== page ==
Mount Colden Via Avalanche Pass – Adirondack High Peak Region

Mount Colden, with summit obscured by clouds, seen from Avalanche Lake

Roulette Travel Hike Review

Mount Colden rises to 4,715 feet above sea level – making it the 11th highest peak in the Adirondack State Park. Its rated as one of the more difficult hikes in the region, and definitely one of the hardest hikes that I have completed to date. The Avalanche Pass is awe inspiring as you cross through the debris of years past, and then head across Lake Colden’s floating trail before beginning the ascent. For a more complete visual, check out the full video review below.

There were several times during the ascent where I had to pause for a moment to consider how I would be getting over/around/through some aspect of the trail. By the end, I was muddy, sore, hungry and using my headlight, as I ran out of daylight with about 3 miles left. I ordered a pizza and also stopped for a sandwich on the way home at the Big Slide Brewery (great food), and then continued to also eat my breakfast for the next morning once I got home. Then I made a bunch of old man noises as I got myself into bed. This one was a workout.

With everything from boulder fields, stream crossings, steep slides, ladders and log bridges – you have to work to get to the incredible views from the summit – but its well worth it. And don’t forget to look down while you’re on the summit – as its home to some incredibly rare (and fragile) alpine tundra.

To this day, its still one of my favorite hikes in the Adirondacks, as well as out of all the hikes I’ve done. Read the review below, then head out to see for yourself!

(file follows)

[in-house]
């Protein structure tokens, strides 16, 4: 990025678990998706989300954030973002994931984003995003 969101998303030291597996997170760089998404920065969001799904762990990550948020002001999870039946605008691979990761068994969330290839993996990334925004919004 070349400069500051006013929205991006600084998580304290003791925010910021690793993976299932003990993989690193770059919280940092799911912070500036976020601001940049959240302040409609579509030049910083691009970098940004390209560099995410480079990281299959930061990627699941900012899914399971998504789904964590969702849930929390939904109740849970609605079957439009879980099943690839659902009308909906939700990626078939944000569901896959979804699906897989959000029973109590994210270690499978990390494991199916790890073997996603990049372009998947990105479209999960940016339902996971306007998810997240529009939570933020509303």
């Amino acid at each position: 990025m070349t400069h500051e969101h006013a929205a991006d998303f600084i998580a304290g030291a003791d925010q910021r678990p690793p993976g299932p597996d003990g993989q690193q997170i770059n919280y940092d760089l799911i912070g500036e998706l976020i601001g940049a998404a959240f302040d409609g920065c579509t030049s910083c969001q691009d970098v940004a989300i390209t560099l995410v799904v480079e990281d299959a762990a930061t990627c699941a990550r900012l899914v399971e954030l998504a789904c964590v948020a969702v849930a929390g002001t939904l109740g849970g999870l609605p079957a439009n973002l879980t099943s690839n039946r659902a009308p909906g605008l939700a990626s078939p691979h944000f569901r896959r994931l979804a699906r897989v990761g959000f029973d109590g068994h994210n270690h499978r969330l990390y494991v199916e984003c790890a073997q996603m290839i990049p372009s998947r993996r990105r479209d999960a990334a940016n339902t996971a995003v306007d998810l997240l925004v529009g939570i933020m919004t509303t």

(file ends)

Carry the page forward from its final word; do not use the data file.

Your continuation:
Hike Details

Distance: Approx. 14 miles

Elevation Gain: 3,200 feet

Overall route with approximate locations. While some choose to do it clockwise and go through Lake Arnold, this review refers to the counterclockwise route shown.

Difficulty: 7/10 (with 1 being a walk in the park, 10 being a hike that would almost require using ropes). Particularly challenging aspects included:

  • Deceptive total elevation gain – traversing Avalanche Lake, you repeatedly climb up and down large boulders.
  • Water – much of the trail is close to water. After heavy rains, parts of trail can be submerged
  • Slick rock slides on ascent – even dry, these can be challenging, and there’s often some water flow as well.
  • Trail Sign Blockage – after Lake Colden, it is easy to miss the marker for the ascent to Colden

Please note, this review is in regards to late spring through early fall. Mount Colden, and much of the Adirondacks have some fierce winter weather. Here is a recount of what a winter summit is like.

Trail Markers to Follow: Blue to Marcy Dam, Yellow to Avalanche Lake, Red to Colden Summit, Blue Return from Marcy Dam.